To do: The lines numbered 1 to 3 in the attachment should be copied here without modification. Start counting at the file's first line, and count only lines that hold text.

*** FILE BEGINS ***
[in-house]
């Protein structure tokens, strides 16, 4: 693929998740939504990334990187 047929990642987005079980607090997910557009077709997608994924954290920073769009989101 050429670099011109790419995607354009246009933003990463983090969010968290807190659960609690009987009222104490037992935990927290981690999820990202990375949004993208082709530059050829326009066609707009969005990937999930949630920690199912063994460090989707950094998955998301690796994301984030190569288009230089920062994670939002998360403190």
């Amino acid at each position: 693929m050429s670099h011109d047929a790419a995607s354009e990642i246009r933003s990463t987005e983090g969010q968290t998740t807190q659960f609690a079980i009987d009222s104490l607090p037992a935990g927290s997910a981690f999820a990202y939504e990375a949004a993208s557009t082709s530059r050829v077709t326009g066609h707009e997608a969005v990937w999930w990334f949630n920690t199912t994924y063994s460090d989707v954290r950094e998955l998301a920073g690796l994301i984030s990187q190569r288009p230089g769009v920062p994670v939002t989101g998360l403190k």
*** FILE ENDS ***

[in-house]
């Protein structure tokens, strides 16, 4: 693929998740939504990334990187 047929990642987005079980607090997910557009077709997608994924954290920073769009989101 050429670099011109790419995607354009246009933003990463983090969010968290807190659960609690009987009222104490037992935990927290981690999820990202990375949004993208082709530059050829326009066609707009969005990937999930949630920690199912063994460090989707950094998955998301690796994301984030190569288009230089920062994670939002998360403190």
């Amino acid at each position: 693929m050429s670099h011109d047929a790419a995607s354009e990642i246009r933003s990463t987005e983090g969010q968290t998740t807190q659960f609690a079980i009987d009222s104490l607090p037992a935990g927290s997910a981690f999820a990202y939504e990375a949004a993208s557009t082709s530059r050829v077709t326009g066609h707009e997608a969005v990937w999930w990334f949630n920690t199912t994924y063994s460090d989707v954290r950094e998955l998301a920073g690796l994301i984030s990187q190569r288009p230089g769009v920062p994670v939002t989101g998360l403190k």